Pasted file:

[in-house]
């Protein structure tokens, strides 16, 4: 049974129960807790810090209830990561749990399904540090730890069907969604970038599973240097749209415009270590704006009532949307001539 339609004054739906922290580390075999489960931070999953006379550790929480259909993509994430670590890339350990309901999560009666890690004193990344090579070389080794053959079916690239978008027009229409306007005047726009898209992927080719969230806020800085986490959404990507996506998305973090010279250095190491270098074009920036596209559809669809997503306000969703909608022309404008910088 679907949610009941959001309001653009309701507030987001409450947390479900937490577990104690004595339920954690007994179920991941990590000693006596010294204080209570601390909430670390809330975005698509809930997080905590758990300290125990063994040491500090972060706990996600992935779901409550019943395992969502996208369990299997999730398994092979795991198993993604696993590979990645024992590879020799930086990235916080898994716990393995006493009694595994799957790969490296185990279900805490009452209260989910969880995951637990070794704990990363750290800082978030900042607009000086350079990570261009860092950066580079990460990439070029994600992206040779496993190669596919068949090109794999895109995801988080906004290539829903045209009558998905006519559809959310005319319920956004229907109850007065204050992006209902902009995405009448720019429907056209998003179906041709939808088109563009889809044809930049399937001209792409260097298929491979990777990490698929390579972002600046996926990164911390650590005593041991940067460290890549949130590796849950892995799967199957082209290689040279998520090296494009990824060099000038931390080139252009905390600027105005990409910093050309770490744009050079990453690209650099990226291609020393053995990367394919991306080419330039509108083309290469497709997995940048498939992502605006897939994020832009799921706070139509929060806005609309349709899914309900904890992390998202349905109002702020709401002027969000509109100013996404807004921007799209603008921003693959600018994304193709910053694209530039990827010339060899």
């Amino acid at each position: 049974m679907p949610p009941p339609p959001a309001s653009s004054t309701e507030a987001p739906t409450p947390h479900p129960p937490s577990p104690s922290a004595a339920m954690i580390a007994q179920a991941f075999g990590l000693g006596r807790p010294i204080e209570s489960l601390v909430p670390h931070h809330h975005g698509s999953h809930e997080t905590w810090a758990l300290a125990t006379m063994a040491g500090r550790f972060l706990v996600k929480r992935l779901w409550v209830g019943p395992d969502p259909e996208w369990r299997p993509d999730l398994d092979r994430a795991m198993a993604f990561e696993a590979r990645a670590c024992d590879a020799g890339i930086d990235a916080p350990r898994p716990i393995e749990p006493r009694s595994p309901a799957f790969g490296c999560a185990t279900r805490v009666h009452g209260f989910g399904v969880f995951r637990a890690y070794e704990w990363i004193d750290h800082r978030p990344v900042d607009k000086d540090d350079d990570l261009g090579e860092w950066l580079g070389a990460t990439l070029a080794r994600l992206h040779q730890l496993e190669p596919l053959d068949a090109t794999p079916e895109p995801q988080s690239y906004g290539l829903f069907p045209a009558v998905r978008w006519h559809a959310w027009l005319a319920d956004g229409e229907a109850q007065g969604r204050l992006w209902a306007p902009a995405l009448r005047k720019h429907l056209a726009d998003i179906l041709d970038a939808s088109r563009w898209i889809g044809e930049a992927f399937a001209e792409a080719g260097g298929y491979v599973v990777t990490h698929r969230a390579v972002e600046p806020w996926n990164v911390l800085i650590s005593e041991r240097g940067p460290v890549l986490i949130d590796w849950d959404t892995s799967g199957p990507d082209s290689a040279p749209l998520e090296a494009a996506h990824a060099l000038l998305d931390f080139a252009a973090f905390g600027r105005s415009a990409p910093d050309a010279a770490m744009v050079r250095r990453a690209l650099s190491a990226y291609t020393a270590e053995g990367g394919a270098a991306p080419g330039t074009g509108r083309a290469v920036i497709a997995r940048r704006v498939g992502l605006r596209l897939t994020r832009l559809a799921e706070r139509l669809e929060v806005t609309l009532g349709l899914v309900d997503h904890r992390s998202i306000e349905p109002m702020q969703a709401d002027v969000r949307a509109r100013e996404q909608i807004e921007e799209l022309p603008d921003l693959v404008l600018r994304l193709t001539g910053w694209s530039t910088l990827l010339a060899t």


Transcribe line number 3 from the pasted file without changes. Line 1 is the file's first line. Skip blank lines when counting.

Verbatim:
């Amino acid at each position: 049974m679907p949610p009941p339609p959001a309001s653009s004054t309701e507030a987001p739906t409450p947390h479900p129960p937490s577990p104690s922290a004595a339920m954690i580390a007994q179920a991941f075999g990590l000693g006596r807790p010294i204080e209570s489960l601390v909430p670390h931070h809330h975005g698509s999953h809930e997080t905590w810090a758990l300290a125990t006379m063994a040491g500090r550790f972060l706990v996600k929480r992935l779901w409550v209830g019943p395992d969502p259909e996208w369990r299997p993509d999730l398994d092979r994430a795991m198993a993604f990561e696993a590979r990645a670590c024992d590879a020799g890339i930086d990235a916080p350990r898994p716990i393995e749990p006493r009694s595994p309901a799957f790969g490296c999560a185990t279900r805490v009666h009452g209260f989910g399904v969880f995951r637990a890690y070794e704990w990363i004193d750290h800082r978030p990344v900042d607009k000086d540090d350079d990570l261009g090579e860092w950066l580079g070389a990460t990439l070029a080794r994600l992206h040779q730890l496993e190669p596919l053959d068949a090109t794999p079916e895109p995801q988080s690239y906004g290539l829903f069907p045209a009558v998905r978008w006519h559809a959310w027009l005319a319920d956004g229409e229907a109850q007065g969604r204050l992006w209902a306007p902009a995405l009448r005047k720019h429907l056209a726009d998003i179906l041709d970038a939808s088109r563009w898209i889809g044809e930049a992927f399937a001209e792409a080719g260097g298929y491979v599973v990777t990490h698929r969230a390579v972002e600046p806020w996926n990164v911390l800085i650590s005593e041991r240097g940067p460290v890549l986490i949130d590796w849950d959404t892995s799967g199957p990507d082209s290689a040279p749209l998520e090296a494009a996506h990824a060099l000038l998305d931390f080139a252009a973090f905390g600027r105005s415009a990409p910093d050309a010279a770490m744009v050079r250095r990453a690209l650099s190491a990226y291609t020393a270590e053995g990367g394919a270098a991306p080419g330039t074009g509108r083309a290469v920036i497709a997995r940048r704006v498939g992502l605006r596209l897939t994020r832009l559809a799921e706070r139509l669809e929060v806005t609309l009532g349709l899914v309900d997503h904890r992390s998202i306000e349905p109002m702020q969703a709401d002027v969000r949307a509109r100013e996404q909608i807004e921007e799209l022309p603008d921003l693959v404008l600018r994304l193709t001539g910053w694209s530039t910088l990827l010339a060899t």